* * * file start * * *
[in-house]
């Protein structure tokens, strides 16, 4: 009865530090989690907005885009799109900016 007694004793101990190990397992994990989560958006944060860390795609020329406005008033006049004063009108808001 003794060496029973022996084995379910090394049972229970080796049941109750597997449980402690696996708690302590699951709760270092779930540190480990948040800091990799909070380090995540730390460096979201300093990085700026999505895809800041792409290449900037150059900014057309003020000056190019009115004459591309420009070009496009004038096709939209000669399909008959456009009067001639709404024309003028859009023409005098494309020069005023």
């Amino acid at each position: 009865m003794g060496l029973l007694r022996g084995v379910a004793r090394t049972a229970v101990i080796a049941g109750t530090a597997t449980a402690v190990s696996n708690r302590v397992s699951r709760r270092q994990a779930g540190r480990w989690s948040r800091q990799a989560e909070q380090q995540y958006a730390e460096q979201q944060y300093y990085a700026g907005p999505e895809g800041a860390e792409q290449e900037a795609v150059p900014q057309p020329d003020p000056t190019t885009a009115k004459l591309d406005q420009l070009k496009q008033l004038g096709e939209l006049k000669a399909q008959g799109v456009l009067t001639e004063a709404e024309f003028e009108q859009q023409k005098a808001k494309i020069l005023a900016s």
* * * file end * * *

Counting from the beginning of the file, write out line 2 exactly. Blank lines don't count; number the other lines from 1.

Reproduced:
């Protein structure tokens, strides 16, 4: 009865530090989690907005885009799109900016 007694004793101990190990397992994990989560958006944060860390795609020329406005008033006049004063009108808001 003794060496029973022996084995379910090394049972229970080796049941109750597997449980402690696996708690302590699951709760270092779930540190480990948040800091990799909070380090995540730390460096979201300093990085700026999505895809800041792409290449900037150059900014057309003020000056190019009115004459591309420009070009496009004038096709939209000669399909008959456009009067001639709404024309003028859009023409005098494309020069005023």